Salivary gland cancer

If you’d like to know more about location and structure of the salivary glands, this information is in our section about head and neck anatomy.

There is a huge and bewildering range of salivary neoplasms (see Table 1), the majority of which (70 - 80 %) are benign and pleomorphic adenoma the most common of those.

Table 1: World Health Organisation classification of salivary neoplasms
  1. Adenomas (benign tumours originating from epithelial (lining) tissue of the gland)
    • Pleomorphic adenoma
    • Myoepithelioma
    • Basal cell adenoma
    • Adenolymphoma (Warthin’s tumour)
    • Oncocytoma
    • Canalicular adenoma
    • Sebaceous adenoma
    • Ductal papilloma
    • Cystadenoma
  2. Carcinomas (malignant tumours originating from epithelial (lining) tissue of the gland)
    • Acinic cell carcinoma
    • Mucoepidermoid carcinoma
    • Adenoid cystic carcinoma
    • Polymorphous low grade adenocarcinoma
    • Epithelial-myoepithelial carcinoma
    • Basal cell adenocarcinoma
    • Sebaceous carcinoma
    • Papillary cystadenocarcinoma
    • Mucinous adenocarcinoma
    • Oncocytic carcinoma
    • Salivary duct carcinoma
    • Adenocarcinoma (not otherwise specified)
    • Myoepithelial carcinoma
    • Carcinoma in pleomorphic adenoma
    • Squamous cell carcinoma
    • Small cell carcinoma
    • Undifferentiated carcinoma
    • Other carcinomas
  3. Nonepithelial tumours
  4. Malignant lymphomas
  5. Secondary tumours
  6. Unclassified tumours
  7. Tumour-like lesions
    • Sialadenosis
    • Oncocytosis
    • Necrotising sialometaplasia
    • Benign lymphoepithelial lesion
    • Salivary gland cysts
    • Chronic sclerosing sialadenitis of submandibular gland
    • Cystic lymphoid hyperplasia of AIDS

Adenoid cystic carcinoma is the most common malignancy in the sublingual gland and in minor salivary glands. It is slow growing with local invasion and has a particular predilection for neural invasion. It may produce ‘skip’ lesions such that there may be tumour left in nerves beyond a histologically clear resection margin. There is a slight female preponderance and it presents most frequently in patients in their fifties. It has a characteristic ‘Swiss cheese’ pattern on histology although there are several histological variants. Less than 10 % of patients have cervical (neck) lymph node involvement at presentation and 30 % will get regional or distant metastases at some point, although this may be in the quite distant future. Pulmonary (lung) metastases are particularly frequent with this malignancy.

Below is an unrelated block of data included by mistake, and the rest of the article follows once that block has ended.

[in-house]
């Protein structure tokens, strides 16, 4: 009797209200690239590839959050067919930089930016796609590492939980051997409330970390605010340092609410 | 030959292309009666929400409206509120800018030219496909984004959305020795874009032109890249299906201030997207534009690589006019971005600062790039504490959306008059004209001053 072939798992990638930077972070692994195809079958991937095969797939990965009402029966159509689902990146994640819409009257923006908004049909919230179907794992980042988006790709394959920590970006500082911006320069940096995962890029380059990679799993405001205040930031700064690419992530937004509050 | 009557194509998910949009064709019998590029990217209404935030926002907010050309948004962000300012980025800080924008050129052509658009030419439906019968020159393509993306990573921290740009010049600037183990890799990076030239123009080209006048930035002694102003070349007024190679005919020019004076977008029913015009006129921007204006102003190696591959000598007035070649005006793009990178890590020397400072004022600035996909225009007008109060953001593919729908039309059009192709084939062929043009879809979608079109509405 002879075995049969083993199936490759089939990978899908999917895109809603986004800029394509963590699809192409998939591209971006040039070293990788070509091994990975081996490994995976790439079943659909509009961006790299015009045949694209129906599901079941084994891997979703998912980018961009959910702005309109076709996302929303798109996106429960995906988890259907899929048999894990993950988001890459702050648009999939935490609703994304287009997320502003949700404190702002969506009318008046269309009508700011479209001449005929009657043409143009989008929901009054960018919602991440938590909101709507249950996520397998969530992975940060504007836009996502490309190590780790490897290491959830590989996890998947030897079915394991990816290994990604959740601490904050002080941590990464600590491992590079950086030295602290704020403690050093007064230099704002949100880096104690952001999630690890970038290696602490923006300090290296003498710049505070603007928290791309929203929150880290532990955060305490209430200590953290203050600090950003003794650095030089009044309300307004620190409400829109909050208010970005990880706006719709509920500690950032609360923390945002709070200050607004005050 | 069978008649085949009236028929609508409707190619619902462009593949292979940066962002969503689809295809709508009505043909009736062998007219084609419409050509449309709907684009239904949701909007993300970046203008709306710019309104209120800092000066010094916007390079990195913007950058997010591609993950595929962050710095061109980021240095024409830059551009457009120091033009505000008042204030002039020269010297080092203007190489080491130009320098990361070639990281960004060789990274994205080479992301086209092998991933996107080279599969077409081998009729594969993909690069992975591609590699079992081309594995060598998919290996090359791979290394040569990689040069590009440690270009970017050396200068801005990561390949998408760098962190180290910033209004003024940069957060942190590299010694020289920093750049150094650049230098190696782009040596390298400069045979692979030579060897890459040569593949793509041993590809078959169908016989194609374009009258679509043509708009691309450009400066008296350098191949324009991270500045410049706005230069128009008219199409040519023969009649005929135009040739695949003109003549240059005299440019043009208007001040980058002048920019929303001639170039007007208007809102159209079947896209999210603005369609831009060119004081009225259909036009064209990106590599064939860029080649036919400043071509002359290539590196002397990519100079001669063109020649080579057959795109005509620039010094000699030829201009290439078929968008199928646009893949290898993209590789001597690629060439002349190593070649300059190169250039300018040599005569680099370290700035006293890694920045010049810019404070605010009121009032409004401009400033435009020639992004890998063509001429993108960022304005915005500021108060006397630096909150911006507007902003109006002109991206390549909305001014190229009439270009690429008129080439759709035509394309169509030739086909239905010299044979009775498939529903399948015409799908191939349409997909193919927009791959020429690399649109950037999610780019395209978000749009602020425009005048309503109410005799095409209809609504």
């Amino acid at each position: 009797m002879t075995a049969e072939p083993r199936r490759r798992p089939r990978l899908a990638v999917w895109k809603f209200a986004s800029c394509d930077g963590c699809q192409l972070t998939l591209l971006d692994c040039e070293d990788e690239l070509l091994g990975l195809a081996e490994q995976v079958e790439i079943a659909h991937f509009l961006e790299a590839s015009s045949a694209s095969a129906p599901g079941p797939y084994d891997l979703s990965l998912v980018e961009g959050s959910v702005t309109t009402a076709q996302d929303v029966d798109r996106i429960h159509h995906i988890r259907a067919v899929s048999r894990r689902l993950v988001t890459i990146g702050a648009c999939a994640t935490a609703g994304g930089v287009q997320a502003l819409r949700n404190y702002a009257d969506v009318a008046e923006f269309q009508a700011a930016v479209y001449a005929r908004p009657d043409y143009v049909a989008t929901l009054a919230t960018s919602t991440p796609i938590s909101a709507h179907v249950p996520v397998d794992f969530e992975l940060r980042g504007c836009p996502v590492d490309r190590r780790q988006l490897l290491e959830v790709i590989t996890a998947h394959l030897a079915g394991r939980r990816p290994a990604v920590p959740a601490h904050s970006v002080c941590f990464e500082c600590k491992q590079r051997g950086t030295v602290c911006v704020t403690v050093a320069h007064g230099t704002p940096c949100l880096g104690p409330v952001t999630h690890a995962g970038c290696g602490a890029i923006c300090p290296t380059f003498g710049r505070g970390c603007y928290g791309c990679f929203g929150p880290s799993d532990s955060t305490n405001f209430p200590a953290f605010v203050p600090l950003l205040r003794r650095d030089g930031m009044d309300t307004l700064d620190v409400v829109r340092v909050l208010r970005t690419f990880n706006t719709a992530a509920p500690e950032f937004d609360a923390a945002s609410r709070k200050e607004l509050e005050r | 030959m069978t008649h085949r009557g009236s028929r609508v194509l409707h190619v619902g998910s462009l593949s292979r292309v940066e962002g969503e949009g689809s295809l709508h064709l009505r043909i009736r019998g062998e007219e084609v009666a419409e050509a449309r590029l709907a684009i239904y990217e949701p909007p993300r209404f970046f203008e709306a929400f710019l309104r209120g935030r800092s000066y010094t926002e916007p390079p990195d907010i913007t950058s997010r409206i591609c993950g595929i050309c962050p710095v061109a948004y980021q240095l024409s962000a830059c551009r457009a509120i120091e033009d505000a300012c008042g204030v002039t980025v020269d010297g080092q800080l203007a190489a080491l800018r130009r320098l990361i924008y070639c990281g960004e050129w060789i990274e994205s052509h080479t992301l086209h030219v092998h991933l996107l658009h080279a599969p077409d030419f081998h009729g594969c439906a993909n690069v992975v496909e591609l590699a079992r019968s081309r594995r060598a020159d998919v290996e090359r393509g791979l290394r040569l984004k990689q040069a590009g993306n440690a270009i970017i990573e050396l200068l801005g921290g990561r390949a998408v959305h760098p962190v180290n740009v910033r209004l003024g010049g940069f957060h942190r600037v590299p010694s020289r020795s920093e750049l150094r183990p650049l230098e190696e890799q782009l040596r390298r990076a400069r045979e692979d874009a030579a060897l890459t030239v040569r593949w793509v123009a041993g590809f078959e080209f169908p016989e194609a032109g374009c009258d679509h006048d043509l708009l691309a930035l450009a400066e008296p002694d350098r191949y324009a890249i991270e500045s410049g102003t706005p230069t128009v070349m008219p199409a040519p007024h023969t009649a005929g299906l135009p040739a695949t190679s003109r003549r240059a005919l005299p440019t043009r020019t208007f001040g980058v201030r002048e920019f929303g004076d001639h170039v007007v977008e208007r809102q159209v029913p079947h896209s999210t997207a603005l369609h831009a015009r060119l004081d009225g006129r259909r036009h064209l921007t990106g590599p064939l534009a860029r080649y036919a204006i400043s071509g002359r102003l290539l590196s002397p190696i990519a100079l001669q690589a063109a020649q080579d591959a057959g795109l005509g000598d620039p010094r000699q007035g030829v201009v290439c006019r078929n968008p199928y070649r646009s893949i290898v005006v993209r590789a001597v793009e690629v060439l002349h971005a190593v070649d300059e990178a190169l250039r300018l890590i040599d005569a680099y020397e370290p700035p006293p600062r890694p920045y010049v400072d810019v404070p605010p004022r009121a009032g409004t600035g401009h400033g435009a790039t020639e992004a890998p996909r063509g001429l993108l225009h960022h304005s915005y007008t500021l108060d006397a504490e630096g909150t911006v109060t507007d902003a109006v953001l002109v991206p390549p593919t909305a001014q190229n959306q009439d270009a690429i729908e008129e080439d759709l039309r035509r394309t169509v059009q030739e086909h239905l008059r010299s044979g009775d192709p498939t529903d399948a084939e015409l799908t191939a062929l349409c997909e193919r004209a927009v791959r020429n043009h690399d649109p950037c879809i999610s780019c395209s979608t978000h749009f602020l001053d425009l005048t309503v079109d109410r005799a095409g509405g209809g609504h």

Mucoepidermoid carcinoma (made up of a mixture of mucus secreting cells and squamous (top layer of skin) cells) overall is probably the most common primary salivary gland malignancy. It presents in different grades of aggressiveness. There is an equal sex ratio, presentation is typically in the third to fifth decades and the majority of these tumours occur in the parotid glands. They are malignant but tend to behave in either a relatively indolent way, or an aggressively malignant way in which regional and distant metastases are common. Attempts to identify and separate these behaviours on histological grounds early have been the subject of controversy as 30 % of tumours that look like low-grade lesions histologically behave aggressively, and 30 % of those that appear high-grade lesions behave in a more benign fashion.

Acinic cell (secreting cells) carcinomas account for a minority of salivary gland tumours. 90 % of acinic cell carcinomas occur in the parotid glands. 80 % of these tumours are relatively indolent and 20 % are highly aggressive, but (much more so than for mucoepidermoid carcinoma; see above), the histology struggles to predict the tumour’s behaviour.

Carcinoma ex pleomorphic salivary adenoma is a highly malignant tumour that arises within a pre-existing pleomorphic salivary adenoma that has usually been present for many years. After about 10 years the incidence of malignancy in a pleomorphic salivary adenoma is about 1 % per year. Sudden growth, pain, facial nerve weakness or painful facial nerve palsy from tumour infiltration in a long-standing parotid lump are highly suggestive of malignant transformation.

Carcinoma ex pleomorphic salivary adenoma

Other malignancies such as mesenchymal tumours (soft / connective tissue tumours) or lymphoma may occur in the salivary glands. Secondary deposits (metastases) can occur and metastasis from a primary skin tumour to an intra-parotid node is the most frequent cause of a malignant parotid mass in areas of the world with a high incidence of cancer of the scalp. Polymorphous low grade adenocarcinoma (originating from tissue lining the gland) is worth remembering as it is frequently difficult to distinguish histologically but is generally an indolent malignancy with a good prognosis.

In addition, consideration should be given to malignant mixed salivary gland tumours. According to the World Health Organisation these are

Further reading: Diagnosis